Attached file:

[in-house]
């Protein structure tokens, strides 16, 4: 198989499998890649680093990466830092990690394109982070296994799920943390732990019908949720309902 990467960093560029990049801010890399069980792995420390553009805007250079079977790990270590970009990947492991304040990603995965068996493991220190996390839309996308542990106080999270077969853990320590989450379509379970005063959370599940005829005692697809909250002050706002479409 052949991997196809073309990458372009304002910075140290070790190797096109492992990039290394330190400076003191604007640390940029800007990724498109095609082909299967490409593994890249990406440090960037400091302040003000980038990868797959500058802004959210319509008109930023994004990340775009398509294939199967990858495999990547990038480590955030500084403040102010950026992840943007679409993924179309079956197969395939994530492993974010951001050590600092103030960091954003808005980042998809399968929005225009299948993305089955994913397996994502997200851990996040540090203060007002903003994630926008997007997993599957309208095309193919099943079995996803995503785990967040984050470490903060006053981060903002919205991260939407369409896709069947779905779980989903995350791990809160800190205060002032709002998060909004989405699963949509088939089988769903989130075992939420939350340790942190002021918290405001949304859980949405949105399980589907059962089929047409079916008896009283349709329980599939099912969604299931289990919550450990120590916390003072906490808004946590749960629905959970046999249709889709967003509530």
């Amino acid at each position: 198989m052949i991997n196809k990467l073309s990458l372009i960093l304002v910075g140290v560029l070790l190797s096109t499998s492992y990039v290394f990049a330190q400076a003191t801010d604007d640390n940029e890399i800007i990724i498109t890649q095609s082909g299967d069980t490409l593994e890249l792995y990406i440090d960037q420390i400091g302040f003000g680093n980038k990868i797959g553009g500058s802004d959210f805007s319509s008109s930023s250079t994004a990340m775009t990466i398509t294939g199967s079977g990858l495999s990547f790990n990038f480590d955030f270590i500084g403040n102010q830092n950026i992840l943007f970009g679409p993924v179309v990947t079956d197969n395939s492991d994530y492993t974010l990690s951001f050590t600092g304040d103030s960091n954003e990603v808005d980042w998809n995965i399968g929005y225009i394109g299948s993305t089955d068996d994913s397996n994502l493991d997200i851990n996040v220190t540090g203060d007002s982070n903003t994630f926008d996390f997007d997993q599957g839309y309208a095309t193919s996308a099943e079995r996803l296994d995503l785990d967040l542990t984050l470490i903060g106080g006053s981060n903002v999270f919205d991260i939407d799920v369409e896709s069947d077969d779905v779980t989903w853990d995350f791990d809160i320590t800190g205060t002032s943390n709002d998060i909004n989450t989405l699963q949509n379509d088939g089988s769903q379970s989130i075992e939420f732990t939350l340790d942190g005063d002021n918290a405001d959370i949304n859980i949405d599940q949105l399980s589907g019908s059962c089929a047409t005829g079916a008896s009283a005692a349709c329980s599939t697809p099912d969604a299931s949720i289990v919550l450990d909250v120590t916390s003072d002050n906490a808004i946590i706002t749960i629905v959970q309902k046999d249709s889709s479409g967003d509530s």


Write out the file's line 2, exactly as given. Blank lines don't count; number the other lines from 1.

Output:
């Protein structure tokens, strides 16, 4: 198989499998890649680093990466830092990690394109982070296994799920943390732990019908949720309902 990467960093560029990049801010890399069980792995420390553009805007250079079977790990270590970009990947492991304040990603995965068996493991220190996390839309996308542990106080999270077969853990320590989450379509379970005063959370599940005829005692697809909250002050706002479409 052949991997196809073309990458372009304002910075140290070790190797096109492992990039290394330190400076003191604007640390940029800007990724498109095609082909299967490409593994890249990406440090960037400091302040003000980038990868797959500058802004959210319509008109930023994004990340775009398509294939199967990858495999990547990038480590955030500084403040102010950026992840943007679409993924179309079956197969395939994530492993974010951001050590600092103030960091954003808005980042998809399968929005225009299948993305089955994913397996994502997200851990996040540090203060007002903003994630926008997007997993599957309208095309193919099943079995996803995503785990967040984050470490903060006053981060903002919205991260939407369409896709069947779905779980989903995350791990809160800190205060002032709002998060909004989405699963949509088939089988769903989130075992939420939350340790942190002021918290405001949304859980949405949105399980589907059962089929047409079916008896009283349709329980599939099912969604299931289990919550450990120590916390003072906490808004946590749960629905959970046999249709889709967003509530």